Cooking up policy
The arrogance of the ruling class never ceases to pull me up short. It’s not that I’m surprised by it. It’s more its flagrant public display, as if all that self-importance and all that contempt for the ‘lewd peple’ is something we should simply take for granted, get-over and live with. ‘Tis the natural order of things.
It was on display again in yesterday’s Guardian, where David Eastwood, Vice Chancellor of the University of Birmingham and a panelist on the Browne review into higher education, lamented that universities are ‘at the heart of a fiercely contested new politics’.
I would encourage you to read Eastwood’s article for yourself, not because there’s anything particularly interesting about his lame defense of the Browne report. It is the tone of the article and the underlying assumptions that are most striking.
Eastwood gives the game away early, exposing his patrician sensibilities, when he notes with apparent approval how:
Higher Education policy used to be developed off-stage, with university leaders, mandarins and ministers locked in serious, often fierce, but apparently seemly debate – a bit like a game of croquet, really. The process might be leavened by the odd white paper, occasionally simmered in a Royal Commission, and legisaltion would then finally pass, on the rare occasion it was necessary, without parliamentary debate boiling over.
It appears a source of immense sorrow for Eastwood that the great unwashed are now taking a close interest in higher education policy. No doubt this interest is on account of a university education no longer being considered the preserve of a privileged few and as a consequence people who wouldn’t know a croquet mallet from a golf club feel they have a vested interest in the debate.
Eastwood, on the other hand, feels that the public should keep its nose out of higher education policy-making because it’s simply beyond its comprehension. The public’s trespassing into this private world has only lead to a debate about higher education that is ‘contrived’ and ‘ideologically synthetic’, as he puts it.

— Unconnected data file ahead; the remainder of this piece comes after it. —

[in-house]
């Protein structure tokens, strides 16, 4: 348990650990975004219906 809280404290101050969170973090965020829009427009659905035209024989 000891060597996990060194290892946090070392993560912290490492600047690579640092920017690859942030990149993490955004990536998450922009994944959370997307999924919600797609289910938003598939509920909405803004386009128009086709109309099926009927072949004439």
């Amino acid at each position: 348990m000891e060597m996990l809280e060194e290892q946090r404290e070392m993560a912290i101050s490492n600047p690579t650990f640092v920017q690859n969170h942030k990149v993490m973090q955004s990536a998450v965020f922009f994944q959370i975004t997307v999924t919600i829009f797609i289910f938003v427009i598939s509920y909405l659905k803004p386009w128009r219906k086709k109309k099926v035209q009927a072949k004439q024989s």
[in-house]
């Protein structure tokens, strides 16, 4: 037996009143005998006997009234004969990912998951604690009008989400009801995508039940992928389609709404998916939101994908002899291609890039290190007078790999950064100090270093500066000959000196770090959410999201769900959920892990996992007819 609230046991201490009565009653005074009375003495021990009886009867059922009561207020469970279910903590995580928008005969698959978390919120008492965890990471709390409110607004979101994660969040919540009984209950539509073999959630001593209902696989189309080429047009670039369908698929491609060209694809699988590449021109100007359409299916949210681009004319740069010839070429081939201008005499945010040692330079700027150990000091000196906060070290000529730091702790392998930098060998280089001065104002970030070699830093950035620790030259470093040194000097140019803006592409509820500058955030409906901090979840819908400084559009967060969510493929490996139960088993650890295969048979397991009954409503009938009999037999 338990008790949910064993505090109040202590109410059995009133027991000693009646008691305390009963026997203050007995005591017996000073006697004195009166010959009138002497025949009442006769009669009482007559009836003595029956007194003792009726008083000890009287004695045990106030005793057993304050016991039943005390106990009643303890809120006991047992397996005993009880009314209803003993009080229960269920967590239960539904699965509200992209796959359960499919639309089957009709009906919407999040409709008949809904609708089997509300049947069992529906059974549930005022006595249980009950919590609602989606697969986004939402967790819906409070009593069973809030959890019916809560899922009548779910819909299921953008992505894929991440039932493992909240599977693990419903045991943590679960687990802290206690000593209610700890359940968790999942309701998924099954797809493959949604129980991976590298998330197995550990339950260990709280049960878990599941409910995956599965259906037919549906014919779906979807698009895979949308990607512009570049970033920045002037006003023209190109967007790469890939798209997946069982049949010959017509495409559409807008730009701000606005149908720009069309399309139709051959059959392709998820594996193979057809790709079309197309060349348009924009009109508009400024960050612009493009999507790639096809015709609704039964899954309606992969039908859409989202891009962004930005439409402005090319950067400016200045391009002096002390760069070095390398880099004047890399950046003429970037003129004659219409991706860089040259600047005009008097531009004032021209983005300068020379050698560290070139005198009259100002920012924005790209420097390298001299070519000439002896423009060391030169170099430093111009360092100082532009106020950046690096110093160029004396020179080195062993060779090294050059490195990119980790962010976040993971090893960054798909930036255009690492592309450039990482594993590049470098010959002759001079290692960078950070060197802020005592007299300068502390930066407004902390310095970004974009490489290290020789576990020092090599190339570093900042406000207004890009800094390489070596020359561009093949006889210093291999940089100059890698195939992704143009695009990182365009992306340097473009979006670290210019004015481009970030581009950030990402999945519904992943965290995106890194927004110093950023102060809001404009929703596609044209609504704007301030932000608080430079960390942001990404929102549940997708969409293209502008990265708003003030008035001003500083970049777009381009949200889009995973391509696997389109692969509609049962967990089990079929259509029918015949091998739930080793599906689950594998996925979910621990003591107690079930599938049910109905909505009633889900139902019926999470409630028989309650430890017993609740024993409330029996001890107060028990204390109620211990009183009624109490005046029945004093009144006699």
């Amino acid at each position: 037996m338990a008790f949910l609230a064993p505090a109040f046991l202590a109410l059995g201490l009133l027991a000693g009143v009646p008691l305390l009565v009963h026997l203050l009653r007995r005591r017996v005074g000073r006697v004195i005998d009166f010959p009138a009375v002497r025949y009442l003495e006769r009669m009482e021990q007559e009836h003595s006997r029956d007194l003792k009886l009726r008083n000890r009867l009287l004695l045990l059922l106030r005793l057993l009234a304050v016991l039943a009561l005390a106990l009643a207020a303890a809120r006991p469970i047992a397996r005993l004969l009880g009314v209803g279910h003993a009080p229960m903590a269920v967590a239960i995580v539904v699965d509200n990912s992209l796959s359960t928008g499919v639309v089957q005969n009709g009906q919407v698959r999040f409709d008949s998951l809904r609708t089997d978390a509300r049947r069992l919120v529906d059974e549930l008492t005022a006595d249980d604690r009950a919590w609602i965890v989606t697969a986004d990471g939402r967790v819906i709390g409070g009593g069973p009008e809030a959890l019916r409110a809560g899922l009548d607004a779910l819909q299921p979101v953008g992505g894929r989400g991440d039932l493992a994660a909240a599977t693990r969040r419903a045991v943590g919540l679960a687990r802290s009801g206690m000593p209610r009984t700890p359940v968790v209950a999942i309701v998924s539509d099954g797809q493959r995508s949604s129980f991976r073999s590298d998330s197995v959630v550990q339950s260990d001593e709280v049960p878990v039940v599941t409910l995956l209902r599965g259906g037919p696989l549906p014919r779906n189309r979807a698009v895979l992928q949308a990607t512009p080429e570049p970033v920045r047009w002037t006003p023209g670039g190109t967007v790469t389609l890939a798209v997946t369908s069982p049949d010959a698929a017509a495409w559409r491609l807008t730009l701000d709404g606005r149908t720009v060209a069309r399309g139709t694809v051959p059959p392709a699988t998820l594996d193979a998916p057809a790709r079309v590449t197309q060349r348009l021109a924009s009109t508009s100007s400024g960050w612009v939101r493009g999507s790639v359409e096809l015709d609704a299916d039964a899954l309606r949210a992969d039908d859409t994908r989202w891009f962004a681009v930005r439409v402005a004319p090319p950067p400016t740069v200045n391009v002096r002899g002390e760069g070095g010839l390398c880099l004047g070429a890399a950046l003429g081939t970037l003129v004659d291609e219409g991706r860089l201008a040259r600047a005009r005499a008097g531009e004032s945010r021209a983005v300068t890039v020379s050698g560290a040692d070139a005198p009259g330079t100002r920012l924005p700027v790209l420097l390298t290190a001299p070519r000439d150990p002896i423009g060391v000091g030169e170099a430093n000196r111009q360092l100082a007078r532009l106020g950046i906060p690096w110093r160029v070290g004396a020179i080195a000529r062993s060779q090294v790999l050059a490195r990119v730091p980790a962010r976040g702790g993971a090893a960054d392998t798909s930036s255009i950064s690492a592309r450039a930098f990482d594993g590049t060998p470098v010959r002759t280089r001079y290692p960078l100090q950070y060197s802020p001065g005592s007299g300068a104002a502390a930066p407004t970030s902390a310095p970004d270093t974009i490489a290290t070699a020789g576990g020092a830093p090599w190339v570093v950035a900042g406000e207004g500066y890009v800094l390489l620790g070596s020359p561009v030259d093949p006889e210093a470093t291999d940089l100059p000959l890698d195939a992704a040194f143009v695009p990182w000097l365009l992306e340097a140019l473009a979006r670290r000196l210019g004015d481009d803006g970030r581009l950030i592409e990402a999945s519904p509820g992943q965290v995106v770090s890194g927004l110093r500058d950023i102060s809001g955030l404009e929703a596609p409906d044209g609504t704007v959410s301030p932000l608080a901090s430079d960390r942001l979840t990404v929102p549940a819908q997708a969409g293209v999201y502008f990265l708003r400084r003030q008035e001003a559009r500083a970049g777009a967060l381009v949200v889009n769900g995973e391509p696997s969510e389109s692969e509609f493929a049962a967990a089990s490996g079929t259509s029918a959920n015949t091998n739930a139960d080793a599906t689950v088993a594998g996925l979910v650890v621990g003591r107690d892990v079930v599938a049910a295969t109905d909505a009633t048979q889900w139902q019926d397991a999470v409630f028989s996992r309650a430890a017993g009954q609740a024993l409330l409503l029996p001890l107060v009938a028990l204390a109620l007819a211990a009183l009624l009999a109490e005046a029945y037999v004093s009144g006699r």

Eastwood argues that too many people jumped to conclusions about the Browne report based on ‘scraps of misrepresentation and half-truths’. Crucially, according to the Birmingham VC, the public seem to have mistaken the real issue at the heart of Browne as being the rise in tuition fees when in fact it is financial aid. Only ‘belatedly’ have people read the report and are now ‘disconcerted’ to find a ‘coherent vision’. Eastwood then claims that he has lost count of how many people have told him, ‘quietly’, that Browne was right.
There is a great deal of wishful thinking here. Who, exactly, has belatedly come to accept Browne as offering a coherent vision? And is it possible that those people ‘quietly’ telling the Birmingham VC that Browne was right are just the strange voices in his head?
More worryingly, the VC’s article is indicative of a political process that assumes certain class privileges and roles. Benevolent leaders make policy in private and present it as a fait accompli to the bewildered but grateful masses. If this system fails then confusion reigns, the masses get spooked and we get scenes like those from last year when Parliament was forced to protect itself from angry students and school children, meeting behind barricades and mounted, armed police.
It takes extraordinary arrogance to tell the public that policy is better made without them; to accuse them of misunderstanding and mistaking the issues, and inventing objections; and then claiming without the slightest evidence that the scales have fallen from their eyes and people are coming around to your patrician way of thinking. But then again that kind of contempt and arrogance was built into the Browne report, which proposed to leave the future of higher education in the hands of the self-interested, individual consumer.
Just as Eastwood configures the citizen as a child-like dolt, both he and Browne flatter the consumer in their lauding of student choice. But the only real choice available is implicit in Eastwood’s article, and that’s the choice cooked up behind closed doors – leavened and simmered without boiling over into the public debate that he so loathes.